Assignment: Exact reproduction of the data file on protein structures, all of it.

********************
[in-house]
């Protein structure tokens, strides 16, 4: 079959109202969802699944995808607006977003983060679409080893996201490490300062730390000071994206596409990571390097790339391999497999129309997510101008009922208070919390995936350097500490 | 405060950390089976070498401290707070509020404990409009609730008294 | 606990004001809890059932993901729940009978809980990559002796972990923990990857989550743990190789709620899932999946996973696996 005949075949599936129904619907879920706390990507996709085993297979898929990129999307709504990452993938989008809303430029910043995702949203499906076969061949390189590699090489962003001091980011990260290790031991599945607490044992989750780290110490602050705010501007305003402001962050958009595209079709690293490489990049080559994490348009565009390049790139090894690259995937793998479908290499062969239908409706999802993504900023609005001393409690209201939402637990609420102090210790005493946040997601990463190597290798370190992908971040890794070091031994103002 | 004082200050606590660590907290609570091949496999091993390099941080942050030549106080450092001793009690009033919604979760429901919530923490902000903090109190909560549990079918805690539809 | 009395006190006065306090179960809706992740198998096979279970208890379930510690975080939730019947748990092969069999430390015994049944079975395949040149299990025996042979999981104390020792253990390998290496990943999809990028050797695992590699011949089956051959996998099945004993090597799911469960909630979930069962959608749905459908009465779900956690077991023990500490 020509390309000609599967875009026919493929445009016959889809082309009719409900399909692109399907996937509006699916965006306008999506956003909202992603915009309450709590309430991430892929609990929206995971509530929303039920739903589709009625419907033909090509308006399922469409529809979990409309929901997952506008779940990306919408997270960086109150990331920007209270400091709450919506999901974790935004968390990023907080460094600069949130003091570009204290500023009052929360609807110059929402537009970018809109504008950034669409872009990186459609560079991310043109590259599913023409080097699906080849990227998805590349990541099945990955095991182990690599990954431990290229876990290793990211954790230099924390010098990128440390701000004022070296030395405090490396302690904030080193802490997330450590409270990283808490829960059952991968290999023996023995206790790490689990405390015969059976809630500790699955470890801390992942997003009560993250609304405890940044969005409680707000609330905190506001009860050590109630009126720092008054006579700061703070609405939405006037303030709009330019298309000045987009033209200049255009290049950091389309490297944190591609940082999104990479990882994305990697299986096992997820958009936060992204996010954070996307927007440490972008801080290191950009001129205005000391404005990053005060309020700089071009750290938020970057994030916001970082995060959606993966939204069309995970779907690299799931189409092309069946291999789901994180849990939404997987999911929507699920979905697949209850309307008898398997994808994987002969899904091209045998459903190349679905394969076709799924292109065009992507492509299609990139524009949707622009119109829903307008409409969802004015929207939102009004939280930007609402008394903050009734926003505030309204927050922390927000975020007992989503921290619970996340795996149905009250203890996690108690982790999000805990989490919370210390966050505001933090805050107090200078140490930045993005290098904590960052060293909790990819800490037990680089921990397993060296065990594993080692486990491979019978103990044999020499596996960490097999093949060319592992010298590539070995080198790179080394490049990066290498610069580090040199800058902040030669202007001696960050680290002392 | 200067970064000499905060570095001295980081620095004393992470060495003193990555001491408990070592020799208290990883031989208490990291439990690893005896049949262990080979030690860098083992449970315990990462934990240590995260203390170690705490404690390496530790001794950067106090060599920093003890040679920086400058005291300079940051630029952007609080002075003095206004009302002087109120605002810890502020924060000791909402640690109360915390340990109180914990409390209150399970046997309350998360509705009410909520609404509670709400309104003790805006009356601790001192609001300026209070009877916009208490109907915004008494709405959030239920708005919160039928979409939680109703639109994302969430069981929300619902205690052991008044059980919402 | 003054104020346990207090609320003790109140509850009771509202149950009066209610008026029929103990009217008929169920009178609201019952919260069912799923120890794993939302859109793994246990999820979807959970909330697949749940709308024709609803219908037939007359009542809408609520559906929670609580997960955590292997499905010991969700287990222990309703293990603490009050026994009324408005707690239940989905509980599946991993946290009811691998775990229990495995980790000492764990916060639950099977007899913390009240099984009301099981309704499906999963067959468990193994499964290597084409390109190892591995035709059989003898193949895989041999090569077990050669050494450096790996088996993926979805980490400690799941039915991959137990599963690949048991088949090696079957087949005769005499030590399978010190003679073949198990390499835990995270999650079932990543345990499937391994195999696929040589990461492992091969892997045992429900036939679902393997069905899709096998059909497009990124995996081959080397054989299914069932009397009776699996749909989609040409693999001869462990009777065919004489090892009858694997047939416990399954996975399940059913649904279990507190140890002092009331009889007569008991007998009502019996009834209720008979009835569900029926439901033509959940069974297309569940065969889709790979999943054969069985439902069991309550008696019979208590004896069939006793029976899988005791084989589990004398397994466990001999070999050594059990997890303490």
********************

[in-house]
């Protein structure tokens, strides 16, 4: 079959109202969802699944995808607006977003983060679409080893996201490490300062730390000071994206596409990571390097790339391999497999129309997510101008009922208070919390995936350097500490 | 405060950390089976070498401290707070509020404990409009609730008294 | 606990004001809890059932993901729940009978809980990559002796972990923990990857989550743990190789709620899932999946996973696996 005949075949599936129904619907879920706390990507996709085993297979898929990129999307709504990452993938989008809303430029910043995702949203499906076969061949390189590699090489962003001091980011990260290790031991599945607490044992989750780290110490602050705010501007305003402001962050958009595209079709690293490489990049080559994490348009565009390049790139090894690259995937793998479908290499062969239908409706999802993504900023609005001393409690209201939402637990609420102090210790005493946040997601990463190597290798370190992908971040890794070091031994103002 | 004082200050606590660590907290609570091949496999091993390099941080942050030549106080450092001793009690009033919604979760429901919530923490902000903090109190909560549990079918805690539809 | 009395006190006065306090179960809706992740198998096979279970208890379930510690975080939730019947748990092969069999430390015994049944079975395949040149299990025996042979999981104390020792253990390998290496990943999809990028050797695992590699011949089956051959996998099945004993090597799911469960909630979930069962959608749905459908009465779900956690077991023990500490 020509390309000609599967875009026919493929445009016959889809082309009719409900399909692109399907996937509006699916965006306008999506956003909202992603915009309450709590309430991430892929609990929206995971509530929303039920739903589709009625419907033909090509308006399922469409529809979990409309929901997952506008779940990306919408997270960086109150990331920007209270400091709450919506999901974790935004968390990023907080460094600069949130003091570009204290500023009052929360609807110059929402537009970018809109504008950034669409872009990186459609560079991310043109590259599913023409080097699906080849990227998805590349990541099945990955095991182990690599990954431990290229876990290793990211954790230099924390010098990128440390701000004022070296030395405090490396302690904030080193802490997330450590409270990283808490829960059952991968290999023996023995206790790490689990405390015969059976809630500790699955470890801390992942997003009560993250609304405890940044969005409680707000609330905190506001009860050590109630009126720092008054006579700061703070609405939405006037303030709009330019298309000045987009033209200049255009290049950091389309490297944190591609940082999104990479990882994305990697299986096992997820958009936060992204996010954070996307927007440490972008801080290191950009001129205005000391404005990053005060309020700089071009750290938020970057994030916001970082995060959606993966939204069309995970779907690299799931189409092309069946291999789901994180849990939404997987999911929507699920979905697949209850309307008898398997994808994987002969899904091209045998459903190349679905394969076709799924292109065009992507492509299609990139524009949707622009119109829903307008409409969802004015929207939102009004939280930007609402008394903050009734926003505030309204927050922390927000975020007992989503921290619970996340795996149905009250203890996690108690982790999000805990989490919370210390966050505001933090805050107090200078140490930045993005290098904590960052060293909790990819800490037990680089921990397993060296065990594993080692486990491979019978103990044999020499596996960490097999093949060319592992010298590539070995080198790179080394490049990066290498610069580090040199800058902040030669202007001696960050680290002392 | 200067970064000499905060570095001295980081620095004393992470060495003193990555001491408990070592020799208290990883031989208490990291439990690893005896049949262990080979030690860098083992449970315990990462934990240590995260203390170690705490404690390496530790001794950067106090060599920093003890040679920086400058005291300079940051630029952007609080002075003095206004009302002087109120605002810890502020924060000791909402640690109360915390340990109180914990409390209150399970046997309350998360509705009410909520609404509670709400309104003790805006009356601790001192609001300026209070009877916009208490109907915004008494709405959030239920708005919160039928979409939680109703639109994302969430069981929300619902205690052991008044059980919402 | 003054104020346990207090609320003790109140509850009771509202149950009066209610008026029929103990009217008929169920009178609201019952919260069912799923120890794993939302859109793994246990999820979807959970909330697949749940709308024709609803219908037939007359009542809408609520559906929670609580997960955590292997499905010991969700287990222990309703293990603490009050026994009324408005707690239940989905509980599946991993946290009811691998775990229990495995980790000492764990916060639950099977007899913390009240099984009301099981309704499906999963067959468990193994499964290597084409390109190892591995035709059989003898193949895989041999090569077990050669050494450096790996088996993926979805980490400690799941039915991959137990599963690949048991088949090696079957087949005769005499030590399978010190003679073949198990390499835990995270999650079932990543345990499937391994195999696929040589990461492992091969892997045992429900036939679902393997069905899709096998059909497009990124995996081959080397054989299914069932009397009776699996749909989609040409693999001869462990009777065919004489090892009858694997047939416990399954996975399940059913649904279990507190140890002092009331009889007569008991007998009502019996009834209720008979009835569900029926439901033509959940069974297309569940065969889709790979999943054969069985439902069991309550008696019979208590004896069939006793029976899988005791084989589990004398397994466990001999070999050594059990997890303490």